What has it been? Almost a year! That seems about right and also seems wild that time has flown that quickly. There is way too much life that has happened over the last year to write. Long and short goes like this:
- We moved
- Charles changed jobs and now for the first time in our marriage has a commute…..like a real commute. One that encourages either road rage or prayer.
- Isaac is a full-time 3rd grader in Ms. V class!
- I am home full time writing. Obviously not for my blog ( hence the year of silence), I am writing the story of Katie Grace.
Needless to say, there has been some significant changes.
The guys are flourishing. Isaac is loving school, although he is missing being in his pajamas all day. Charles loves his new job, the commute is what a commute is.
The writing, that has been a thing for me. It is actually why I am putting out this random blog post. This week in particular has brought some revelations that are stringently crying out to be spoken.
I spent last weekend in Connecticut with my friend Katelyn. It was an amazing whirlwind full of laughter and food. On Saturday I spent some time at the Panera near her work and wrote some. I decided, out of everything I am writing, the easiest thing would be take my Instagram post of Katie Grace last 5 days and just write them so I can edit later. No need to add or take away, it was simply moving the words from post to paper.
It wrecked me. I sat there typing, tears falling. Wiping my nose with my sleeve not wanting to move to get a napkin, and praising the Lord that I wasn’t anywhere where people would know me. Not that that would stop me, however there was some solace taken this time in knowing no one. The words took me back to those moments. I remember the doctors, the process, the heartbreak at understanding that this was really it for her, that our time was ending. I remember opening up our home, and inviting people in to say goodbye to her. I remember tucking her in every night, not knowing if it was the last night we would do that. The past became very present. I was overwhelmed. It felt different sitting there at Panera, then it did when I lived it and I had to stop.
Fast forward a couple days at my apartment, trying to find the motivation to write again. This internal dialogue begins. In case you’re wondering my internal dialogue, is really me talking to the Lord.
Me: Lord my heart is just ugh. This writing out Katie Grace story is a lot.
Lord: It is.
Me: I just didn’t realize how entrenched I was in survival mode. I am not sure I can do this. It hurts so much more to retell the story than it ever did to live it. Can that be right.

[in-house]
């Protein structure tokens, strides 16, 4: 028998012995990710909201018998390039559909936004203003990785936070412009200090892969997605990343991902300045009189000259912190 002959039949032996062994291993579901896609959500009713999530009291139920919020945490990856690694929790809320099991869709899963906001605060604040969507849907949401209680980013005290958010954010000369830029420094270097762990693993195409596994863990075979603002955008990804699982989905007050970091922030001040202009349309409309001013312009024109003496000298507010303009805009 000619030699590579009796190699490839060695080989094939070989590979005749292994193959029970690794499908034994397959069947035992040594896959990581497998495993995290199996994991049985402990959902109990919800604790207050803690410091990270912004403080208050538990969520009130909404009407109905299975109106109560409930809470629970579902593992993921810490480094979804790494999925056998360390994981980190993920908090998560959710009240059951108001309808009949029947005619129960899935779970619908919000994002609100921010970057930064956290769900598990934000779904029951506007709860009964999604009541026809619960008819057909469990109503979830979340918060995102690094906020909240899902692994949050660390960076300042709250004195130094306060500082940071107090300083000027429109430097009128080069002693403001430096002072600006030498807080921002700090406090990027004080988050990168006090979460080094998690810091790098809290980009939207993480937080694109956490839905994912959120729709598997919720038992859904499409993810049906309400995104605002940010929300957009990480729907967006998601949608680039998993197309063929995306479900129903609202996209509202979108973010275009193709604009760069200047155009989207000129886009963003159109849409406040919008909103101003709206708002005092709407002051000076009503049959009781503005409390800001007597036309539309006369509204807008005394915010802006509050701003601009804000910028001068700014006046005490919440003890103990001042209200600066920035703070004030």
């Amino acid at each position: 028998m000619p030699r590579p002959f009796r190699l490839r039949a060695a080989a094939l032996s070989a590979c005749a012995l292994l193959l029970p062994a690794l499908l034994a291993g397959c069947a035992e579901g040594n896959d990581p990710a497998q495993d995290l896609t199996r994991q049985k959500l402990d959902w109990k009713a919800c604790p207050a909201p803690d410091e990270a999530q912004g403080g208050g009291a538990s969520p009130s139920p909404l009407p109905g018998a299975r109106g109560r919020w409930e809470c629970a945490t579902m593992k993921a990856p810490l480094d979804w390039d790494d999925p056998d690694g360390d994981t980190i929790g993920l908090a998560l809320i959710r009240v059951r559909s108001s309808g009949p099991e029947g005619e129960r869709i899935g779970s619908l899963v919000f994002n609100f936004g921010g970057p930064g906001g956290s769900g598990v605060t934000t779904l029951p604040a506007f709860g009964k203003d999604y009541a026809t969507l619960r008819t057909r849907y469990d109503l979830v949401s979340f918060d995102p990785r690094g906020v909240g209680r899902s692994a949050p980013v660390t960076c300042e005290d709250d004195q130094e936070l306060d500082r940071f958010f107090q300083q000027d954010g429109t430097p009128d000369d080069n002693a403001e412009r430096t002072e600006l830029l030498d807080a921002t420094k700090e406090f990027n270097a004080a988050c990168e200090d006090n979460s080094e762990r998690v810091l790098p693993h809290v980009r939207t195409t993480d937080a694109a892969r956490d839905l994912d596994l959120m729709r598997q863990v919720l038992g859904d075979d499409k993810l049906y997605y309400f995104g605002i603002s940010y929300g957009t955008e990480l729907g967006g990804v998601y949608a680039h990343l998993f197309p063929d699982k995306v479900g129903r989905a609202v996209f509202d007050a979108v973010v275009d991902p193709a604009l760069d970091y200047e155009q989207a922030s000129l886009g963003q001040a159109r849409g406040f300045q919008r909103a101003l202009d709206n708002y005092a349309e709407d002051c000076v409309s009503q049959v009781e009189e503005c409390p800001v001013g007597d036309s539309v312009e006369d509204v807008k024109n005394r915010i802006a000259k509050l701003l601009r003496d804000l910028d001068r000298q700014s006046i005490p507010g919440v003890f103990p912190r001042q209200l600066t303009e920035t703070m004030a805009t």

Lord: That’s what survival mode is for. It buffers the pain. Allowing a person to “survive” without feeling the full extent of the pain in the moment.
Me: That seems so logical and simple. So how do I know I can do this? Feel the fullness of what I have truly lost.
Lord: Well….how I can be your comforter if you won’t embrace the pain?
Lord: You can’t embrace what you won’t acknowledge and I can’t comfort what you won’t invite me into, and you can’t really invite me into what you won’t acknowledge.
Me: ….more silence….
Me: ….but the pain….
Lord: I know.
Me: How do I know it won’t swallow me whole and spit me out?
Lord: Because you have already done this, and you made it.
Me: So what I am hearing is I should rest in the pain, trusting that I won’t be swallowed whole and lost in my loss.
There it is. The resounding revelation crying out for a voice this week.
Survival mode isn’t bad or something to have a distaste for. It is necessary to get through the really arduous and painful things that this life hands us. Appreciating it for what it is, is a superb choice. Using the lens of survival as the means of looking at what you have been through, that is detrimental. It creates a reality where the pain is always buffered. If the pain is always buffered, it leaves us unable to acknowledge it. When we don’t acknowledge it, we are left asking the question, how can we invite comfort from the pain if we can’t embrace it the pain.
This is probably going to sound harsh, I never understood why women cried when I told them my story with Katie Grace. I don’t mean it in an unkind way, I just didn’t understand. I did understand on some level but it was from a place of survival….that buffered place that allowed me to thrive in my world with her. So I would easily tell her story of medical woe’s and impending death, as if I was rattling off some arbitrary history. It wouldn’t be until I saw the tears falling down the face of who I was talking to, that I would think “oh bring it in….too much.” And when I heard the statement “I don’t know how you do it.” I would think “I don’t have a choice. I just have to do it well.”
Today, as I write this blog, and I write her book, I really get it. REALLY get it. I can finally truly connect with the tears those dear women cried for us. I understand every “I’m sorry,” and every hug in a way that survival mode wouldn’t let me. As I lean into the revelation of that inner dialogue and I embrace the pain from the past in the present without the buffer of survival. As I breathe in the trust that I won’t be crushed, or swallowed whole by the vastness of our family’s loss, and rest in the pain. I can say, “I am sorry too.”